With its distinctive style and beautiful art, Cuphead is a charming game...but it carries with it a beastly difficulty that requires skill to tame. This difficulty adds vivacity to the experience, and gives it life...and I think it's important the game is hard. Not only does it add value to the experience, it adds character to the game.
Cuphead is the type of game that instantly steals the show. It's the kind of game that people gravitate towards. I showed the game to a few non-gamers in my life and they all loved it, wanted to know more; it spoke to them, pulled them in and engaged them. The style and amazing hand-drawn art was very enamoring and completely broke the awkward ice that can frost up any encounter. But when I let them try it...well that was another story. Some laughed when they died, a few were determined to get through the first run and gun level. While most people I showed it to gave up with a smile, saying things like "Oh this is too hard," and "DAMN!", one of them beat the level, and the look on their face was priceless. That's the face of triumph, and it's something that can't really be explained in words--it's a raw voltage current of elation that anyone who frequently plays video games knows well.
But without this difficulty, the triumph wouldn't be there. Without its harsh, brutal and un-endingly cruel bosses and levels, Cuphead would be just another beautiful indie. If gamers weren't constantly beaten at their own game by nefarious bouncing blue blobs, mermaids with octopus hair, or killer sunflowers, that spiking current of victory wouldn't ignite the best emotion you can ever feel while playing a video game. That feeling is magic. It's the feeling you get when finally beating that Dark Souls boss, or getting your first Killtacular in a Halo: CE LAN match, or finally taking down that cutely animated boss that's killed you 30 times in a row--it's enthralling, live excitement, and it's something gamers live for.
Another great reason why it's important that Cuphead is hard: longevity.
When a game is beautiful it typically gets a cult following. Cuphead already had a cult following long before it was released, or demoed...but as reports of it being "hard as nails" started to drip-feed to gamers, it piqued our interest. Gamers love a challenge.
So that following grew and grew. Soon everyone was talking about Cuphead but no one knew when it was coming out. Reports of it being hard buzzed around, amplifying that current of excitement. Once we got a release date and previews started rolling out, gamers were clamoring for this unique indie that had stolen their hearts. People wanted to play it because it was beautiful, it had reports of being tough as hell, and it had these neat mechanics that reminded gamers of older titles they knew and loved.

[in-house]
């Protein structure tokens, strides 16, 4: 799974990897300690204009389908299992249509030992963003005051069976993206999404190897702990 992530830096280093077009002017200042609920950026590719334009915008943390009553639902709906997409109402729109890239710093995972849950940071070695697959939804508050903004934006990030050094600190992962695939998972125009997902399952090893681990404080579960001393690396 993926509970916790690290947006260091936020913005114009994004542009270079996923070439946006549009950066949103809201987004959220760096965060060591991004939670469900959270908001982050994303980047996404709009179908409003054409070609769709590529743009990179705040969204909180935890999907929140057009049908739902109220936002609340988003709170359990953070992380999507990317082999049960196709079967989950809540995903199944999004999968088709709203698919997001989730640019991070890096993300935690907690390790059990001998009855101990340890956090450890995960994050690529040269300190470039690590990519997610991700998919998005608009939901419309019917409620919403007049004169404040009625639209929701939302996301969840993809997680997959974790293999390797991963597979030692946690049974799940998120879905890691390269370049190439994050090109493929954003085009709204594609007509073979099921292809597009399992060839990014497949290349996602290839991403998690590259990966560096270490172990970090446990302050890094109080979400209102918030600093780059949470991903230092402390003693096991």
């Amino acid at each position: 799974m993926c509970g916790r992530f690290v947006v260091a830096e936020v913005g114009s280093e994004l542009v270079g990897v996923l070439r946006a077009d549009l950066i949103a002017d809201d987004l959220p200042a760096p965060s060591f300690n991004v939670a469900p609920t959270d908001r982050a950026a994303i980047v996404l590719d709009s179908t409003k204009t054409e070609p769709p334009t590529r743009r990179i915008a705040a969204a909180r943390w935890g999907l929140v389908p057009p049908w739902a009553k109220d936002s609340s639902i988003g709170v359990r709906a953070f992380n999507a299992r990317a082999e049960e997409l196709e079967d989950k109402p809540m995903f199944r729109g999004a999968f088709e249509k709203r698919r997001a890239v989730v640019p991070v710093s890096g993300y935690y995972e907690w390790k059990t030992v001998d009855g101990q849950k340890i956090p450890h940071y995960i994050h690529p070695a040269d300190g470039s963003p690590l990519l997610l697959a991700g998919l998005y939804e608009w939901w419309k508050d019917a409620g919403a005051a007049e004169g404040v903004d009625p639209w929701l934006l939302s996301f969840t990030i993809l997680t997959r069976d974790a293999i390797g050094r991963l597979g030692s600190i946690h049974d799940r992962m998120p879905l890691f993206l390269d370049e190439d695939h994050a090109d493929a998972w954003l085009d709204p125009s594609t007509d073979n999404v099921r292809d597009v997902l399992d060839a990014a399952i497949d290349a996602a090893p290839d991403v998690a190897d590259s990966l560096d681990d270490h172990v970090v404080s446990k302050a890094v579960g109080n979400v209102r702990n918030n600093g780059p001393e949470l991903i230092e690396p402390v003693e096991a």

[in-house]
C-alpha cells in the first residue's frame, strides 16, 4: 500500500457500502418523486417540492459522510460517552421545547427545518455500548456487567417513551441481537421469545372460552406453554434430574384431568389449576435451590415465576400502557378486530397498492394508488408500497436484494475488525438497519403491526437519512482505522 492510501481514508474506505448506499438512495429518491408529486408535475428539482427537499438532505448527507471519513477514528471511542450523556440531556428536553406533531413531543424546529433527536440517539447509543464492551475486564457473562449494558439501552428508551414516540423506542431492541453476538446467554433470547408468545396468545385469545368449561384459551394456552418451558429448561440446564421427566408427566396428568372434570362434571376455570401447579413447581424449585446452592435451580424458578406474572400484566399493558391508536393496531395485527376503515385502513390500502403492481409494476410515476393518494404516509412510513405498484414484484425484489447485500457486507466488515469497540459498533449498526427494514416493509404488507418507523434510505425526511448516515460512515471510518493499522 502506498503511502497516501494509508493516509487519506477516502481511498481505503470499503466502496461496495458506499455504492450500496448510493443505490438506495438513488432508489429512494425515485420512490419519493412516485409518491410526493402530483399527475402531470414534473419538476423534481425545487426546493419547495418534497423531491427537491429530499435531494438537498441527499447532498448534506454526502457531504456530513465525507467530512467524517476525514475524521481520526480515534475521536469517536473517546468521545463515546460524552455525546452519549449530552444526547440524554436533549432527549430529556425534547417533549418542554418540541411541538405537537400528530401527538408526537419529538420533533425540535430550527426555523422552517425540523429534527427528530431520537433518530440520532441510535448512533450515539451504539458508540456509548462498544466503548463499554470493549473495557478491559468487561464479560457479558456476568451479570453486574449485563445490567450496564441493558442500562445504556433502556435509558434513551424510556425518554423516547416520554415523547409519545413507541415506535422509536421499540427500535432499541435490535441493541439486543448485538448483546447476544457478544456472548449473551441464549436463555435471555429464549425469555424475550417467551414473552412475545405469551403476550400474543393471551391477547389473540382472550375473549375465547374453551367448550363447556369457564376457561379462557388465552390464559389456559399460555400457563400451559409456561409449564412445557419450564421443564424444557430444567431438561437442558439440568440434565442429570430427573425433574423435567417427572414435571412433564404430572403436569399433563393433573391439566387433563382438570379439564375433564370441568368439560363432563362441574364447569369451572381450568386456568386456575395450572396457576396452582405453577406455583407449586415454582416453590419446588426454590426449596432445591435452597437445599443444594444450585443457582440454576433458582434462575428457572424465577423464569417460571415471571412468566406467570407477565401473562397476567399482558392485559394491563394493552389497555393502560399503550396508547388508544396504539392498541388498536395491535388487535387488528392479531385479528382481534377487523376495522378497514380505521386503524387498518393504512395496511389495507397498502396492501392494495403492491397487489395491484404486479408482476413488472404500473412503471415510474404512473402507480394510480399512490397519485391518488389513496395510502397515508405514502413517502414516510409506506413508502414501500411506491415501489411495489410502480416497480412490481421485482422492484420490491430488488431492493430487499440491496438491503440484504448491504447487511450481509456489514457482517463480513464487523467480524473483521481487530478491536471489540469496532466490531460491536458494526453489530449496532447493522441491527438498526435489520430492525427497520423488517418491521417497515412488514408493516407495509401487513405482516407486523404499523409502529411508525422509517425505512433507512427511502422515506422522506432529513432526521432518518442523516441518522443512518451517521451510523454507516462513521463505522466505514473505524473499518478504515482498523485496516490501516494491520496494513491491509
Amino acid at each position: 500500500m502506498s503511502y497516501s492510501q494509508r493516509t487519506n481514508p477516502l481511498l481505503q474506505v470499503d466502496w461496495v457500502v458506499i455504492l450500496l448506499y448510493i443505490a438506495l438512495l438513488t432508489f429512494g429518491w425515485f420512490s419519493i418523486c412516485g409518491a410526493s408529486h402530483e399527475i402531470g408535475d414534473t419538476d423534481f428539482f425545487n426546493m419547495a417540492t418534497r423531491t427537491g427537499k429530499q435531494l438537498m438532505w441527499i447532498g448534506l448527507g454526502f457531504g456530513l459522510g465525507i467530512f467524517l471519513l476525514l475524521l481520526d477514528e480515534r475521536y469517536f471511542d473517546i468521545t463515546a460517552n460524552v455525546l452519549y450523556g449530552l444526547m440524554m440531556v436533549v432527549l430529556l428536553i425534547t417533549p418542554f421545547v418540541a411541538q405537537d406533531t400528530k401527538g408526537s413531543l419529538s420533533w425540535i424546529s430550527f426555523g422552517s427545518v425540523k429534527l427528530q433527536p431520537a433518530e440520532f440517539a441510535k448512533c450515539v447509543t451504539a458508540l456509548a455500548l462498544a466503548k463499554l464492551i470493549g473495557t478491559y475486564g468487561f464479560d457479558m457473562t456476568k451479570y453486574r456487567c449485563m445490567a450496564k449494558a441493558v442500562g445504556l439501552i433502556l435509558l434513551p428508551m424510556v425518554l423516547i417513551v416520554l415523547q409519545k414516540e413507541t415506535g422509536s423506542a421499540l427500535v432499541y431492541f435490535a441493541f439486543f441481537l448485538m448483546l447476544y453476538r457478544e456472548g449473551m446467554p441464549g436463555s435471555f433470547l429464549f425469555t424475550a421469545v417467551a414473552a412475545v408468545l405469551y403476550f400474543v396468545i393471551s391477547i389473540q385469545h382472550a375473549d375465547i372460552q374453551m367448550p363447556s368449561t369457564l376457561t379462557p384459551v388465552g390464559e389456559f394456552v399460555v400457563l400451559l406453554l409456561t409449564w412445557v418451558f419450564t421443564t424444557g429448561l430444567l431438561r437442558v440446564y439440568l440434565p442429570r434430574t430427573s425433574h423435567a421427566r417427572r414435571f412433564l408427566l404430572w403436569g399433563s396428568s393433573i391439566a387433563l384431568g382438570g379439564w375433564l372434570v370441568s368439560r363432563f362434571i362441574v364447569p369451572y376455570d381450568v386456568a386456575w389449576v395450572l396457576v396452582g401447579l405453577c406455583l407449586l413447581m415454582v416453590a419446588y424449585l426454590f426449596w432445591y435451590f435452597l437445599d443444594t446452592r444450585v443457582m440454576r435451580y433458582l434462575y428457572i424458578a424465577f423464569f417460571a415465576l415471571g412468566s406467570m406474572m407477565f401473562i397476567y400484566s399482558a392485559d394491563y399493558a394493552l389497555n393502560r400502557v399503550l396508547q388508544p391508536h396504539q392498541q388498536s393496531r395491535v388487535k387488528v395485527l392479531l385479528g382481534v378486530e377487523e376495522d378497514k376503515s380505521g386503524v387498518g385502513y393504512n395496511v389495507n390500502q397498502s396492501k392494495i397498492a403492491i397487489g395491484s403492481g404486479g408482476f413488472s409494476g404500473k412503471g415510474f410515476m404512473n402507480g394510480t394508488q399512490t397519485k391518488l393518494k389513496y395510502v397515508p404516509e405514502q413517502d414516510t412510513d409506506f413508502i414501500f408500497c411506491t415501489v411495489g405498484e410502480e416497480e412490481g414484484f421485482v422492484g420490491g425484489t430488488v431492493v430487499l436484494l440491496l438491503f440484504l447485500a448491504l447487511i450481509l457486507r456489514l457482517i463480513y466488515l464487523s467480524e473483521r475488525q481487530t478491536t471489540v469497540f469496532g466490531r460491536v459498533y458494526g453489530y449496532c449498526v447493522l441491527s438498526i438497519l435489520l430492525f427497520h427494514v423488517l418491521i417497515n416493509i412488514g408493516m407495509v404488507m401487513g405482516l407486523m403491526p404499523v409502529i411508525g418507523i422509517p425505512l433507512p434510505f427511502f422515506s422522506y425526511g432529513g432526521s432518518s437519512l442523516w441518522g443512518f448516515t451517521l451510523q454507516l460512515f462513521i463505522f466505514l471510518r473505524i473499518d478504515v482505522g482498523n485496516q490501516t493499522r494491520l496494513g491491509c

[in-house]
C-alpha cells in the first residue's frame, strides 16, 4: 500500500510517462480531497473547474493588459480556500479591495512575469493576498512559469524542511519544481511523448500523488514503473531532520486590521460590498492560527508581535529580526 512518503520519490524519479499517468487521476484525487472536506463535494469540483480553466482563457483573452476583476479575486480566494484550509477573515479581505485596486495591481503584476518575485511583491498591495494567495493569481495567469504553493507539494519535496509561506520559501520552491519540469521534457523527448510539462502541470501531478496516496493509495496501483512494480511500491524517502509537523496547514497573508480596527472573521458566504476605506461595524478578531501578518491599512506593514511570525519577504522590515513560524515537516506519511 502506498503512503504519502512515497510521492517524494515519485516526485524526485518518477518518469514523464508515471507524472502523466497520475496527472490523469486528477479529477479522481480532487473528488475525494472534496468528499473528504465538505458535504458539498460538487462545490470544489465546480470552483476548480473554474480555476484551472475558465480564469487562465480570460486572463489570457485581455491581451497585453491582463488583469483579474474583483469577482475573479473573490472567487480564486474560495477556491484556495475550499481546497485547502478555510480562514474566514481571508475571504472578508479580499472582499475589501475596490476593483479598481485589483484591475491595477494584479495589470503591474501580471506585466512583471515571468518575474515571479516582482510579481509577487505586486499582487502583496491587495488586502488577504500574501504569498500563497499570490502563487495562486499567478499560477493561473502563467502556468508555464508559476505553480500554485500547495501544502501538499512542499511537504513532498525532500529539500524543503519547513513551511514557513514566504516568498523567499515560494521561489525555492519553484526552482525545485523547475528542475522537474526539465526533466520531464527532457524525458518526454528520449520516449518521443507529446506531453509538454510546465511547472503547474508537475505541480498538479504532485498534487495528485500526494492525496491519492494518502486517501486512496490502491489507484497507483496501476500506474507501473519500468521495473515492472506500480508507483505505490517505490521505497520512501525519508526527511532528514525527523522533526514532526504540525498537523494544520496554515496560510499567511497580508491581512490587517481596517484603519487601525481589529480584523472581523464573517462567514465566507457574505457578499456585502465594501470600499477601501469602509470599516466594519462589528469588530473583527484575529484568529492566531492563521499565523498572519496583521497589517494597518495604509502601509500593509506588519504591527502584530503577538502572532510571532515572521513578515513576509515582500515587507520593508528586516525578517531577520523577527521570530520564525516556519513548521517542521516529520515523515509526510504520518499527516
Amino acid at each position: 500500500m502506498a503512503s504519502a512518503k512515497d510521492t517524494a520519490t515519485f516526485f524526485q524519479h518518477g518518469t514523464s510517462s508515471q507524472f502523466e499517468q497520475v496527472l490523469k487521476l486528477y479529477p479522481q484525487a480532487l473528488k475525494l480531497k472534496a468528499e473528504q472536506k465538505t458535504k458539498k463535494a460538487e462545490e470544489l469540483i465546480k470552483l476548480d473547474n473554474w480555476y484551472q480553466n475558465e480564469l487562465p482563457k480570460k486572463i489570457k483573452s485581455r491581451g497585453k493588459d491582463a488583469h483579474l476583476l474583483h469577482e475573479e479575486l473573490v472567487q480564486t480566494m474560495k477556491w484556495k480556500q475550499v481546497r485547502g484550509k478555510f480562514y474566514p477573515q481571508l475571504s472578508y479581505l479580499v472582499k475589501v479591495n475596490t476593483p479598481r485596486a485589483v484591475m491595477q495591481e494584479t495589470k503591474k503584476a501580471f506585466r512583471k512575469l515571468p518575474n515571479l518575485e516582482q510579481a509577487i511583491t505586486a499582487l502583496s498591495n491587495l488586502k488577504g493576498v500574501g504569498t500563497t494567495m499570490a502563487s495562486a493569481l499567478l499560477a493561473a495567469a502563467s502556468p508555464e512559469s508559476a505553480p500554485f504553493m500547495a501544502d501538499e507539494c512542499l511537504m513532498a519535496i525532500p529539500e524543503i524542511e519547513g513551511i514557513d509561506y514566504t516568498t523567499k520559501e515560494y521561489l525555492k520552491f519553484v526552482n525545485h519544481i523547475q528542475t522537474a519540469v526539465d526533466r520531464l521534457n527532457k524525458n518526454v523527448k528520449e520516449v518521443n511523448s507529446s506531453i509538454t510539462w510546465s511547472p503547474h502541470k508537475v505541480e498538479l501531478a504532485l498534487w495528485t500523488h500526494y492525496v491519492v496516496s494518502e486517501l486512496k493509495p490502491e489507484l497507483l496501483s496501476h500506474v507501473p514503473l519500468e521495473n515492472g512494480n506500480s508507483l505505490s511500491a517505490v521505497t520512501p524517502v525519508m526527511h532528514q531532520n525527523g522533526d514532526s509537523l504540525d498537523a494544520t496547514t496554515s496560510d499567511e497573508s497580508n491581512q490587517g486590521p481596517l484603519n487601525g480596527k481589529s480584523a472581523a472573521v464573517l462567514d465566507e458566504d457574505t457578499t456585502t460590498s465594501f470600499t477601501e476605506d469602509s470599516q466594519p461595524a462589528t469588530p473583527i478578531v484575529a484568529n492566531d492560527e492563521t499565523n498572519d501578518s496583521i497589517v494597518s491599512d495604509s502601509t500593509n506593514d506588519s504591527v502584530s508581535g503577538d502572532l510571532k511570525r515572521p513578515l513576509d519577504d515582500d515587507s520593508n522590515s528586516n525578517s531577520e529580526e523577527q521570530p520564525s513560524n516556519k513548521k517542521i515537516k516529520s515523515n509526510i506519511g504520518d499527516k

When a game is difficult it has a life of its own. It conjures up determination in players: you might not beat that boss today, but you'll take them down sometime. Tomorrow, a week later. But sometime. You're determined to win, and it's this determination, this will, that makes the game into a kind of wall or hurdle you want to smash or jump over. It's a challenge, and it's something you can always be challenged by--even the best Cuphead players make mistakes and the game is all too eager to punish you for them.
Not everyone will love Cuphead, and that's perfectly fine. But those who get caught up in the storm of triumph, fury, and 1930's animated splendor are able to experience the unique, unfiltered magic this particular indie has to offer.
Not anyone can beat Cuphead, and that's okay too. Buying a game outright shouldn't give you the right to completely dominate that experience. You're entitled to the experience the developer made, and really, not much more (but there is a fine line if a game is broken with bugs, glitches, or horrible mechanics). Games should take some skill to beat, should take some investment other than time, and I'm glad indie games are reviving this kind of learning curve that pushes players to their limit and beyond in order to beat a level or vanquish a foe.
Without challenge there can't be any real triumph, and again, that sense of winning is incredibly important for a smaller indie like this.
The style and difficulty give the game longevity and ensure the life it has is bright and bold. Cuphead is a game that you can keep coming back to over and over and keep playing because it's difficult, but also because you love the style. The two things are actually quite symbiotic and offer a unique experience that hearkens to the old-schooling shoot-em-up days while splashing in a hefty does of something new, something unexperienced before.
The art, the music, the sound effects, everything creates this window into the past that was only preserved in cartoon form, but now we can actually interact with the cartoons. We can play a video game that's a wormhole to the days of yore.
But without it's difficulty, Cuphead might've ended up as a passing fad. Because it's punishingly hard people will be talking about it for some time, tossing tips back and forth, fondly remembering old--and new!--triumphs, and returning to it to finally take down that animated baddie once and for all.
But the best thing about Cuphead isn't its visuals, its sound quality, or its style. The best thing about Cuphead is that it brings people together because it's difficult, because it supports couch co-op (sadly a rare thing these days), because it's beautiful, and because people love looking at curious windows to the past.
And to me, that's a great thing.
Last updated: Apr 6, 2020 at 04:46 pm CDT
- > NEXT STORY: Apple copies Samsung, iPhone 8 Plus has swollen battery
- < PREVIOUS STORY: Witcher 3's '40 second rule' kept players engaged